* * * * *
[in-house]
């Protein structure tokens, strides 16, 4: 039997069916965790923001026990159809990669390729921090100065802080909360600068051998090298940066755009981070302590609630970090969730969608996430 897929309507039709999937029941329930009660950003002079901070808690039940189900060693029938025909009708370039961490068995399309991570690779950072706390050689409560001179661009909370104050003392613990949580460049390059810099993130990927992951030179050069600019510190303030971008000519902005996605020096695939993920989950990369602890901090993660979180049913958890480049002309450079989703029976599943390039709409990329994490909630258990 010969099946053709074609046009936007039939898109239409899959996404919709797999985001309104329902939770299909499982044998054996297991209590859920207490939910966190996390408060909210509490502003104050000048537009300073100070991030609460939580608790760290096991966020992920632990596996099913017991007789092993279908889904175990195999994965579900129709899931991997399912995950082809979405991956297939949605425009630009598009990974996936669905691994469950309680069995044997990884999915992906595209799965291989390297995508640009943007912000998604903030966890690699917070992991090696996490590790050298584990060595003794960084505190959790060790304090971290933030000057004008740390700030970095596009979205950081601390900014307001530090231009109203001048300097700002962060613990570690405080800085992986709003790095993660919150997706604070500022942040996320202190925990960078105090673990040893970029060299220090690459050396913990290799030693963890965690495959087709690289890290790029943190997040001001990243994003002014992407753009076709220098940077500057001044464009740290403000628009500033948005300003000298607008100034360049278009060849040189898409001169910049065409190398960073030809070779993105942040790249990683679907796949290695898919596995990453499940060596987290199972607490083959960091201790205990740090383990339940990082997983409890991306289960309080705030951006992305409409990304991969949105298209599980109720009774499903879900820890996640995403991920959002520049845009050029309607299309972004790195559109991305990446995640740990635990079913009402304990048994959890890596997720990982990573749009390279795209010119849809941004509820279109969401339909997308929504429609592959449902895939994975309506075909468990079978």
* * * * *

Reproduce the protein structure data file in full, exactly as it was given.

[in-house]
């Protein structure tokens, strides 16, 4: 039997069916965790923001026990159809990669390729921090100065802080909360600068051998090298940066755009981070302590609630970090969730969608996430 897929309507039709999937029941329930009660950003002079901070808690039940189900060693029938025909009708370039961490068995399309991570690779950072706390050689409560001179661009909370104050003392613990949580460049390059810099993130990927992951030179050069600019510190303030971008000519902005996605020096695939993920989950990369602890901090993660979180049913958890480049002309450079989703029976599943390039709409990329994490909630258990 010969099946053709074609046009936007039939898109239409899959996404919709797999985001309104329902939770299909499982044998054996297991209590859920207490939910966190996390408060909210509490502003104050000048537009300073100070991030609460939580608790760290096991966020992920632990596996099913017991007789092993279908889904175990195999994965579900129709899931991997399912995950082809979405991956297939949605425009630009598009990974996936669905691994469950309680069995044997990884999915992906595209799965291989390297995508640009943007912000998604903030966890690699917070992991090696996490590790050298584990060595003794960084505190959790060790304090971290933030000057004008740390700030970095596009979205950081601390900014307001530090231009109203001048300097700002962060613990570690405080800085992986709003790095993660919150997706604070500022942040996320202190925990960078105090673990040893970029060299220090690459050396913990290799030693963890965690495959087709690289890290790029943190997040001001990243994003002014992407753009076709220098940077500057001044464009740290403000628009500033948005300003000298607008100034360049278009060849040189898409001169910049065409190398960073030809070779993105942040790249990683679907796949290695898919596995990453499940060596987290199972607490083959960091201790205990740090383990339940990082997983409890991306289960309080705030951006992305409409990304991969949105298209599980109720009774499903879900820890996640995403991920959002520049845009050029309607299309972004790195559109991305990446995640740990635990079913009402304990048994959890890596997720990982990573749009390279795209010119849809941004509820279109969401339909997308929504429609592959449902895939994975309506075909468990079978």